There Is More Starting Up With Windows Than You Think

By | March 31, 2012
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Most of you know by now that one of the ways to keep your shutdown and startup times faster is by preventing unnecessary programs from starting with Windows. You don’t need things like printer monitoring software, chat programs, image editors/viewers, browsers, Adobe reader, email programs, etc. starting up with Windows. The more programs you have starting with Windows the longer it will take to boot up. And since what starts with Windows runs with Windows, the more memory will be used during your Windows session and the slower your computer will shut down.

But there are other things starting with Windows besides those startup programs you all know about. There are also a lot of services starting with Windows. Services are programs too, but they’re a little different in that they run in the background and provide services necessary for other programs — including Windows —  to run. But you can really get yourself in trouble if you disable the wrong services. So we urge you to research any service you’re contemplating disabling. And never shut down a Windows service unless you are 110% sure what you are doing. Still, controlling the number of services which start with Windows is a good way to speed up your startup and shutdown as well as to enhance your Windows computer’s performance.

First, to see what services are running in Windows, hold down the Windows Key, press the “R” key to bring up the Run dialog. In the Run dialog type services.msc and press Enter. You’ll see a dialog appear that looks like this:

Cloudeight InfoAve

Every service running on your computer is shown in this dialog in alphabetical order (by default). The screen cap above was taken on a Windows 7 computer. Clicking on any of the services gives you more info in the left pane, while double-clicking on a service brings up a dialog like the one you see below:

Cloudeight InfoAve

The service shown in the picture above is Bonjour Service. It’s an Apple Software service that is necessary if you have iTunes, iPad or iPod software installed. Since I have none of these installed, I know I can safely disable it. Which I’ve done. I could have also selected “Automatic (Delayed Start)” which means the service would start only after Windows has booted up — and not during the boot process. But since I don’t need Bonjour service, I disabled it. By the way, the Automatic (Delayed Start) option is available in Vista and Windows 7, but not in XP.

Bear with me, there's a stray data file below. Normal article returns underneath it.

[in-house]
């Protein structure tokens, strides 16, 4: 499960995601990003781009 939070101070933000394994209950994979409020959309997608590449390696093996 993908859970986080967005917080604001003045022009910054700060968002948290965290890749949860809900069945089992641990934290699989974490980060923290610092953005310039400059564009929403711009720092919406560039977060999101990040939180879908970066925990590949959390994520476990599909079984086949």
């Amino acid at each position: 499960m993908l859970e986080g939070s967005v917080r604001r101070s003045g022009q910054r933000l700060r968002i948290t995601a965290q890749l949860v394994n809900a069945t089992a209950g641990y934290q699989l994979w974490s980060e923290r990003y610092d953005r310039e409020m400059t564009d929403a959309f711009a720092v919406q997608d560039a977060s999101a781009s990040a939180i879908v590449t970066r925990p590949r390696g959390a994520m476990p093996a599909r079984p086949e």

Automatic means there service starts with Windows and runs all the time during your Windows session. Manual means the service starts as needed – for instance you open a program that requires a service, and opening the programs starts the service – unless you open the program the service does not run. “Disabled” means it never runs. So if you disable a service required by a program, that program won’t run correctly; if you disable a service required by Windows, you could have big problems.

You can shave quite a bit of time off your startup and shutdown times by disabling or setting services to Manual or Automatic (Delayed Start). You can also really mess up your computer if you disable services or set to “Manual” services that need to be running – especially Windows services.

You can also fix some computer problems by stopping and disabling services which are causing you problems – for instance you get continual error messages that such and such a service has failed to start.

Before you start dabbling with Services make sure you do your homework. Never disable a service or set a service to Manual unless you’re sure what that service does and you’re sure that changing its status isn’t going to harm your computer or cause you big problems.

Windows XP users will find this guide to Services an excellent reference.

Windows Vista and Windows 7 users might find these guides useful.

Whatever you do – make sure you do your homework before disabling any service. Use the “Manual” setting only for services you are sure do not need to be running.

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